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Natasha Jackson

SFU Co-op Student
Arts + Social Sciences › Criminology

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Natasha
There are many things that I will be taking away from this experience, but one of the most important is this: while working towards a career you are passionate for may not always be easy, it is always worth it. 

When people ask me whether I have enjoyed working at Options this summer, I can’t help but smile. I’ve spent my summer swimming, planning scavenger hunts, milking cows, playing capture the flag, making sandcastles and so much more. My coworkers have become my friends, and I’ve gained so much experience and developed so many skills; but most importantly, I have built relationships with my clients and I have learned just as much from them (if not more) than they have learned from me. As I near the end of my second co-op work term, I can’t help but look back on my summer in awe of how perfectly everything fell into place.

I spent my first co-op working as an administrative assistant at a non-profit organization in Vancouver. While it was an amazing experience that allowed me to gain many skills, it was nowhere near the type of job that I have always aspired to attain. I was so worried about getting a co-op position that I accepted the first job I was offered after only completing one interview. I vowed that this term, I would hold out for something that was more closely related to my field (social work), and while it wasn’t always easy… it was definitely worth it.

Natasha's pens and supplies at work

My interview for Options was a group interview, and it lasted 2.5 hours. Options is such a diverse organization, with so many departments, that there wasn’t even a specific position I was interviewing for. Options is a non-profit organization that is committed to supporting and empowering individuals and families, and promoting community health – I may not know exactly what I want to do, but I know I want to help people, which is what Options is dedicated to doing. At the close of the interview, I was instructed to select my top three choices of fourteen available summer positions. A month went by, and I was extremely discouraged because I had not heard back from Options, as I thought my interview had gone really well. I had been harassing my poor (yet fantastic!) co-op coordinator, asking every week whether she had heard anything back. Finally, I decided to take the reins and call Options myself.

After calling and leaving a message for the HR manager, I waited a couple days with no response. I called again, leaving a second message, without much luck. A week from leaving my initial message, I decided I would call one last time, and to my surprise Options’ HR manager answered the phone! My excitement was short lived as I was told that they were unable to offer me any positions for this summer. Due to it being the second to last week of May, I was convinced that I wouldn’t be able to attain a co-op job this term – I began applying and interviewing for retail positions for the summer.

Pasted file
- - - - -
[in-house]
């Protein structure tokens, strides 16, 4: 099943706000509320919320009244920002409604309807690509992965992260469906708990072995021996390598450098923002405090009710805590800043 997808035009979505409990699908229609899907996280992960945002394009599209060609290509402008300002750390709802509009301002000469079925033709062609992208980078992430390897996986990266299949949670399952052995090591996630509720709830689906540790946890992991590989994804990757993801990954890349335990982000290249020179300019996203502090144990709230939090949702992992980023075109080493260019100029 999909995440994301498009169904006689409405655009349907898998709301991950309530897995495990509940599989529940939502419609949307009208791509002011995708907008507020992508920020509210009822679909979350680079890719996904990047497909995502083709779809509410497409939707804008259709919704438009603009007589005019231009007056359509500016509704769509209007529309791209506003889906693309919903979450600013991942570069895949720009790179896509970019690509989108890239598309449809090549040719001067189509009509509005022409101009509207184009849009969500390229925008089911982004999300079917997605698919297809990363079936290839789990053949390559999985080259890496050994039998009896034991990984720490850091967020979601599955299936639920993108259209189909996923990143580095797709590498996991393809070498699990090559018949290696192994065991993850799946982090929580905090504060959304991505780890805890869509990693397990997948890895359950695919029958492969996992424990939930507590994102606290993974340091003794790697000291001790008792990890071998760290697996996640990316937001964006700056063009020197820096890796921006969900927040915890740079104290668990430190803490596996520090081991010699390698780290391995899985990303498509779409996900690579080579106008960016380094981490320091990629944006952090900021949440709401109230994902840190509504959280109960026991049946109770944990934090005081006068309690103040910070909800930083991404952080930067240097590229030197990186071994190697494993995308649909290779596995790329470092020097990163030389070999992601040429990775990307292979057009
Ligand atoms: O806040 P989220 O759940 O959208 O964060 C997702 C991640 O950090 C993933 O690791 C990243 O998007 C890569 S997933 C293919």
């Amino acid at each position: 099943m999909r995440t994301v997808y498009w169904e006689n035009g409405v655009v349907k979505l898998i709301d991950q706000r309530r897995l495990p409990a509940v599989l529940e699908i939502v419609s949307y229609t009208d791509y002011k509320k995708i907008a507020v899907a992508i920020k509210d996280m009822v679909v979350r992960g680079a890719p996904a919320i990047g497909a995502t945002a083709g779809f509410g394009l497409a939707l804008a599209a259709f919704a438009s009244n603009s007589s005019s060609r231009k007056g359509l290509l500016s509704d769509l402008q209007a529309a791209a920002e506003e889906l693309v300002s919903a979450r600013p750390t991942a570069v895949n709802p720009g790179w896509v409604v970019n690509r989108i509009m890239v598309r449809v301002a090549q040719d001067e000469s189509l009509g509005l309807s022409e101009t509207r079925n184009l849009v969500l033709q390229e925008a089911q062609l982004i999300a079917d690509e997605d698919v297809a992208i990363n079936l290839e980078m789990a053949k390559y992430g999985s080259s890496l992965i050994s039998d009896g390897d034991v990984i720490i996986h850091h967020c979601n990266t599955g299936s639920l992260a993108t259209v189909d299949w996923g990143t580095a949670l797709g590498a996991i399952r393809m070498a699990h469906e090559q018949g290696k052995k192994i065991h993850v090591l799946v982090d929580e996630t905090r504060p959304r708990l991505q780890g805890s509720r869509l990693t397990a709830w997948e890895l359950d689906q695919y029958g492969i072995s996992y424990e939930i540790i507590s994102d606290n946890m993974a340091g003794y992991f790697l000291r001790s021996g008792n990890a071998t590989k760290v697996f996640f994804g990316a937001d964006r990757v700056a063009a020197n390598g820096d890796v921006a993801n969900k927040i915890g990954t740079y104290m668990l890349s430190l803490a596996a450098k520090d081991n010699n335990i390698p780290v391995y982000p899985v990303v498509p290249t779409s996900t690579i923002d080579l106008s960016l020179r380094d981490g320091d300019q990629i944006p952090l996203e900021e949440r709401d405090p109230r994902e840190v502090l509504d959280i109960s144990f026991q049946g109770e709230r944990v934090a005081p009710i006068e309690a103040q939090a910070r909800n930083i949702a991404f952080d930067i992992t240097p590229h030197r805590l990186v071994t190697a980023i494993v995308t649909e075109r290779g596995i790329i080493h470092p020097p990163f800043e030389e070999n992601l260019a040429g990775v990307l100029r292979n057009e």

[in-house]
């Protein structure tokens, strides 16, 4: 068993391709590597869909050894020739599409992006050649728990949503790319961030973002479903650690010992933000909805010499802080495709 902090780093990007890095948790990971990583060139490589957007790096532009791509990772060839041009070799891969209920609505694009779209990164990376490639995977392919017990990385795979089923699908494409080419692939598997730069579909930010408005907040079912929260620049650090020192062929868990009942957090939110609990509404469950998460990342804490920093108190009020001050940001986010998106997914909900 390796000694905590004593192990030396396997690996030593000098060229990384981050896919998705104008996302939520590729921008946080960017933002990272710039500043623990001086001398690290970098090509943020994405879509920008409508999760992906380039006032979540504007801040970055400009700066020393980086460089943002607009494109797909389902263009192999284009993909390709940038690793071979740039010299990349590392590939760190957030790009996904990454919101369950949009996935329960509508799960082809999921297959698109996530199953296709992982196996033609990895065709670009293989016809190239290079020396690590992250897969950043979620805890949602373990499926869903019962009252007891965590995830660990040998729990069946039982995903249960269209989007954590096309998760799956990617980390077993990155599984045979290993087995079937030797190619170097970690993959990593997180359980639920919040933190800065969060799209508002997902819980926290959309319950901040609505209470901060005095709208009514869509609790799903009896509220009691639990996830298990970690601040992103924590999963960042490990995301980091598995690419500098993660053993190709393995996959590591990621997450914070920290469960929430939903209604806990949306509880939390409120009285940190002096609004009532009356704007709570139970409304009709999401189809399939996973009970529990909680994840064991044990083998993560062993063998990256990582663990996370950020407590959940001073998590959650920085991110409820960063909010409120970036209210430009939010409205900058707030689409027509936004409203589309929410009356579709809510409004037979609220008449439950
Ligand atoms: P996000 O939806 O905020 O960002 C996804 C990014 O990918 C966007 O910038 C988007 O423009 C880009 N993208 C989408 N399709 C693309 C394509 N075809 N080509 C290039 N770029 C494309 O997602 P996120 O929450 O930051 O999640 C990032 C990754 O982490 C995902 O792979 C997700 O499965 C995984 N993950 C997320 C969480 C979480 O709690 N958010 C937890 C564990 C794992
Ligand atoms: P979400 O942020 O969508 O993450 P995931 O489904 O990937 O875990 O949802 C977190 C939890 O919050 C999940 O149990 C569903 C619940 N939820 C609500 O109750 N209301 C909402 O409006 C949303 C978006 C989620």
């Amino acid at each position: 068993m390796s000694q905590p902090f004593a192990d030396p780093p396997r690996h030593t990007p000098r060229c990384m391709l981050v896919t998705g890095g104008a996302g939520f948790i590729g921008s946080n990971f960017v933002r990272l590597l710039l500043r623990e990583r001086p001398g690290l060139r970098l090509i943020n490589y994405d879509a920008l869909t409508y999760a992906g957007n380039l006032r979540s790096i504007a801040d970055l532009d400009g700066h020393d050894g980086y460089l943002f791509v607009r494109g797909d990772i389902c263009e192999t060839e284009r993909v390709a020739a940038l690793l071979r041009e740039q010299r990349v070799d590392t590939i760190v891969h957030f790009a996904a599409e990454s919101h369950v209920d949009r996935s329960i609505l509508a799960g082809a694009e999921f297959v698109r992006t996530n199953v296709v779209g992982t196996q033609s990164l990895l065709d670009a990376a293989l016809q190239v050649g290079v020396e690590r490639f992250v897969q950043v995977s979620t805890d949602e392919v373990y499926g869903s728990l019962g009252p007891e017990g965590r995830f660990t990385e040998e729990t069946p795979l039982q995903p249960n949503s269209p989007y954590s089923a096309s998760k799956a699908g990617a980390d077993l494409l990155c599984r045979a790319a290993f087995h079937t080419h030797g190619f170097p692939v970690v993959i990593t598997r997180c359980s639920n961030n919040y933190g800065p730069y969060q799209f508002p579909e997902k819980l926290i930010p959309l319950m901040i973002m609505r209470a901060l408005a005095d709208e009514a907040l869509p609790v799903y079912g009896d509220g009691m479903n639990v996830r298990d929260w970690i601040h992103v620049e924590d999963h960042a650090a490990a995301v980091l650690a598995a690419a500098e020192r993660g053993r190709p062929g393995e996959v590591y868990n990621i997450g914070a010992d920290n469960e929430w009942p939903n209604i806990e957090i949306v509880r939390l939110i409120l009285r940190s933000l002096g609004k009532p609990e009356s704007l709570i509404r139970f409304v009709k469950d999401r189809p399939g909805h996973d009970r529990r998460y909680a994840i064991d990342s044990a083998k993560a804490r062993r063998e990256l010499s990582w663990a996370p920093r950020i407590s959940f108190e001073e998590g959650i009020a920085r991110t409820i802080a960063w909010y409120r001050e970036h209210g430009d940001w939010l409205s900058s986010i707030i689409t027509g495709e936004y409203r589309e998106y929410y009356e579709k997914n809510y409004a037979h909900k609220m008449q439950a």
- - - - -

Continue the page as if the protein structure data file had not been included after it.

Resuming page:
But then, at the start of the last week of May, I received a call from Options offering me not a co-op, but a six-week position that would go from the middle of July to the middle of August. While it still wasn’t what I wanted, I accepted. I attended the mandatory employee orientation and the first aid certification. As I was leaving after completing the first aid course, a man approached me and asked if he could speak to me about my future position. This is when he sat me down and told me that he enjoyed my enthusiasm and drive, and would like to offer me a full, thirteen week co-op placement. This man is now my program manager, and I have spent the past three months working as a child and youth care counsellor for the Special Services to Children and Their Families department of Options.

I went from having no job, to a six-week placement, to a full time co-op at Options in a matter of weeks. Looking back at how discouraged I was, I am so thankful that I decided to pursue this position as much as I did, because if I hadn’t there is no way that I would have developed a passion for working with children who have special needs. There are many things that I will be taking away from this experience, but one of the most important is this: while working towards a career you are passionate for may not always be easy, it is always worth it. 

About the Author

Natasha Jackson

SFU Co-op Student
Arts + Social Sciences › Criminology
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